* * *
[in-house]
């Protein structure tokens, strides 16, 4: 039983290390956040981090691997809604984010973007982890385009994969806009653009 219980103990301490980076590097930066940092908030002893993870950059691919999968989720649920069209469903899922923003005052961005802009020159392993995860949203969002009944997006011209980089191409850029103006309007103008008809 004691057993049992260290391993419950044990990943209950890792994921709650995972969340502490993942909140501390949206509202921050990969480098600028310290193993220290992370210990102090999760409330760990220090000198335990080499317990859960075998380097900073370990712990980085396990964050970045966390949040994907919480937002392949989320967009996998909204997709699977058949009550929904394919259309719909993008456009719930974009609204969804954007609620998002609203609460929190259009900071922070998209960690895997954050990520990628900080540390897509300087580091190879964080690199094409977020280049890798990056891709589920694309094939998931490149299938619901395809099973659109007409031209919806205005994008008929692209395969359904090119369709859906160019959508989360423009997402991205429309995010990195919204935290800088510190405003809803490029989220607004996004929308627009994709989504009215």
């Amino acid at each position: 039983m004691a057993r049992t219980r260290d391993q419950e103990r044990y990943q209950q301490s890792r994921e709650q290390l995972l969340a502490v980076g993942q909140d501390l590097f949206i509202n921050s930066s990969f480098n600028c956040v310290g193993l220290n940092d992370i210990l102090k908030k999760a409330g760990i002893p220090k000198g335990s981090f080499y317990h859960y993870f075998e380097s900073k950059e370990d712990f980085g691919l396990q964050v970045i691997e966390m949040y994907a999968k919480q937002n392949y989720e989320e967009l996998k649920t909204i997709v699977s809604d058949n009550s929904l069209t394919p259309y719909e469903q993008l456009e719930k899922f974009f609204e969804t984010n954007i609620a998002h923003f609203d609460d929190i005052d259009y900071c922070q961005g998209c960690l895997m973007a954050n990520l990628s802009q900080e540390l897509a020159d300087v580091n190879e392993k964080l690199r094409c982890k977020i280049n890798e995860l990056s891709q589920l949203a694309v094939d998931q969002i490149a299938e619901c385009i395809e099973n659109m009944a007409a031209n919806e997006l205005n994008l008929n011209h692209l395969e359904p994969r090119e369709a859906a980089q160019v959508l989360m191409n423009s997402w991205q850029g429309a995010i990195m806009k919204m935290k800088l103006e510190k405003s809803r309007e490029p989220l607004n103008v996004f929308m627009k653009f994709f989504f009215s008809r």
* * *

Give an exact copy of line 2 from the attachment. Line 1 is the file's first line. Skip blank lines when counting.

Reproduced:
């Protein structure tokens, strides 16, 4: 039983290390956040981090691997809604984010973007982890385009994969806009653009 219980103990301490980076590097930066940092908030002893993870950059691919999968989720649920069209469903899922923003005052961005802009020159392993995860949203969002009944997006011209980089191409850029103006309007103008008809 004691057993049992260290391993419950044990990943209950890792994921709650995972969340502490993942909140501390949206509202921050990969480098600028310290193993220290992370210990102090999760409330760990220090000198335990080499317990859960075998380097900073370990712990980085396990964050970045966390949040994907919480937002392949989320967009996998909204997709699977058949009550929904394919259309719909993008456009719930974009609204969804954007609620998002609203609460929190259009900071922070998209960690895997954050990520990628900080540390897509300087580091190879964080690199094409977020280049890798990056891709589920694309094939998931490149299938619901395809099973659109007409031209919806205005994008008929692209395969359904090119369709859906160019959508989360423009997402991205429309995010990195919204935290800088510190405003809803490029989220607004996004929308627009994709989504009215």